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Finding Our Footing


It’s that time of year again when I find my "editorial inspiration file" is brimming with items that may become lost forever among the clutter of the cutting room floor. Among them are insightful readers’ responses to various editorials or articles written over the course of the year that otherwise might lose their impact if not used soon. So it’s time to share these gems as the year comes to a close. Perhaps you’ll recall what inspired these readers to write in the first place.

Starting with April ("Left Behind?"), I tackled the subject of the loss of converter jobs to Asian economies. I predicted it would become a hot topic of discussion as our presidential elections heated up. There certainly was debate on the subject, but we’re still awaiting the discovery of the appropriate panacea to cure this malady.

In my May editorial ("Wal-Mart: Friend or Foe?"), I went a step further and asked whether retail giant Wal-Mart was friend or foe. It was the subject of two more editorials in July ("Wal-Mart Revisited") and August ("The Great Debate") when I shared the opinions of some readers both in defense of and against the corporation’s business tactics involving its converter suppliers. I reported on an isolationist business approach, as some have described, that promoted "Made in America" products, and then I asked readers to contact me with firsthand knowledge of jobs lost to China that formerly had been manufactured in the US.

Interestingly enough—perhaps it was only coincidence&8212;no one contacted me with any personal experiences. However, the following reader put the matter in perspective:

I believe a lot of equipment is now being made in China and other countries in the East. For machine manufacturing, how many are still made in the USA? Of all the manufacturers we compete with, none are made in the USA.

A recent article I read dealt with converters complaining about work going overseas. I thought, how hypocritical! When given a choice of USA-made or Chinese-made, many purchase Chinese based on cost. But now that what they produce on our presses is moving overseas as well, they want a "buy American" program in place.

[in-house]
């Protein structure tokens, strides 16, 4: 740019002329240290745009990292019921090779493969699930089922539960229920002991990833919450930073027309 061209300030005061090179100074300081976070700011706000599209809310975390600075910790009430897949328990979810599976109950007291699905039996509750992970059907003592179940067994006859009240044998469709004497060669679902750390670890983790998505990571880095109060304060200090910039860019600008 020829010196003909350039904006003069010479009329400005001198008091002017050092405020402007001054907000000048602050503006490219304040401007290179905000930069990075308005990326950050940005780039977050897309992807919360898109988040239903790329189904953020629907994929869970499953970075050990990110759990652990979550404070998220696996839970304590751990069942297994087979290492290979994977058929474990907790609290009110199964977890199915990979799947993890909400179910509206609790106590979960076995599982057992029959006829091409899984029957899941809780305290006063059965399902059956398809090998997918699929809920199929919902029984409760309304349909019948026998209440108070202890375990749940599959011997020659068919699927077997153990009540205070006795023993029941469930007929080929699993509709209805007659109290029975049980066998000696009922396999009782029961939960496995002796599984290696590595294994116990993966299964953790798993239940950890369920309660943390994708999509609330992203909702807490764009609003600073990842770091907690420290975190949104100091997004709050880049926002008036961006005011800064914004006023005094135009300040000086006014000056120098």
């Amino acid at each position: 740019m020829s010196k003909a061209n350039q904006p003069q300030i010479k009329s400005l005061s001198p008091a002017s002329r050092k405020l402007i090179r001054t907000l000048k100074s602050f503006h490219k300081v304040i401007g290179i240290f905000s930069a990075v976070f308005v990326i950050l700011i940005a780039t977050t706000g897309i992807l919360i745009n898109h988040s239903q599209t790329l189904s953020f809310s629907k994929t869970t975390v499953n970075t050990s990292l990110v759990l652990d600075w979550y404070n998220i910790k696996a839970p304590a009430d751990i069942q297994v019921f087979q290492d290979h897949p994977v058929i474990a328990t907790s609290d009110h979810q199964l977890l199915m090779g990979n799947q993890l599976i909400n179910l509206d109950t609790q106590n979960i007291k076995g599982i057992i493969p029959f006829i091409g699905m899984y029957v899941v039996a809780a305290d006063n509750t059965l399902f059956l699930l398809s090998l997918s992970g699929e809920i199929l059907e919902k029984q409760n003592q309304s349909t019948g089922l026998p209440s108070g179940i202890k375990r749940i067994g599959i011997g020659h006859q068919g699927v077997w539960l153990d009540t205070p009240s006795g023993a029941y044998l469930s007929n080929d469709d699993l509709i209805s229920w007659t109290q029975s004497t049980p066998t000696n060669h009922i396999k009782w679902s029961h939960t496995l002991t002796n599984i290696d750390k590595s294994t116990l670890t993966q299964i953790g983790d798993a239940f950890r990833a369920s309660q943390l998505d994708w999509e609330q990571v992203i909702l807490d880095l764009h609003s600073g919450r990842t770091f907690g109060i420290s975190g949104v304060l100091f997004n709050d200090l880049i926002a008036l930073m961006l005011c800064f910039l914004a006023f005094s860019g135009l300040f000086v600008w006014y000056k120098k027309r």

Not only is equipment being made overseas, but equipment is being copied and then brought to our markets.

Manufacturing in the USA is in serious trouble. Our current legal system makes for an even greater disadvantage. Sadly, no one seems to care until it hits them, and then they are but one fading voice in a losing battle.—Hank Brandtjen, president, Brandtjen & Kluge

Still would love to hear from any converters with personal experiences of jobs lost to China. It’s not something I imagined, is it?

On an entirely different subject, one reader shared with me his father’s early experiences in the coating industry that merit repeating after we spoke of an article that would appear in the November issue on the100th anniversary of Mayer rod coating ("The Great Equalizer"):

When I was in college I did a research paper at the 42nd St. library in NYC and found references to wire- wound rods in Germany in the 1880s. Because of that, I’ve always referred to Charles Mayer as the person who popularized rod coating. He had a foundry in Rochester and made coating machines for waxing and carbon paper. Carbon paper was tissue paper with a hot coating of wax and ink that previously was smoothed out with brushes. The rod did this very uniformly and the coating was quickly solidified with a chill roll. … My father worked for Mayer as a night watchman, rod winder, janitor, etc. After Mayer got into antitrust trouble because he required machine customers to buy rods from him, my father started making rods in the attic of a house he rented. He had left Mayer by this time and was working at General Motors. There is a story my parents told of their celebrating with Hostess Twinkies when they received a $15 order from Riegel Paper Co. That was when $5 was an average weekly paycheck.—Doug Krasucki, president, R.D. Specialties.

Can’t help drawing a comparison between US manufacturing then and China now. Certainly it won’t require 100 years to find its footing to leap forward with today’s technology.

On a final note this year, the PFFC staff wishes a fond farewell and good luck to senior editor Teresa Koltzenburg, who has moved on to a chief editor’s position with the American Library Assn. At the same time, we welcome Carrie Cleaveland, who will lend her hand as PFFC’s new assistant editor.

To read more editorials by Yolanda Simonsis, visit our Editorial Archives.

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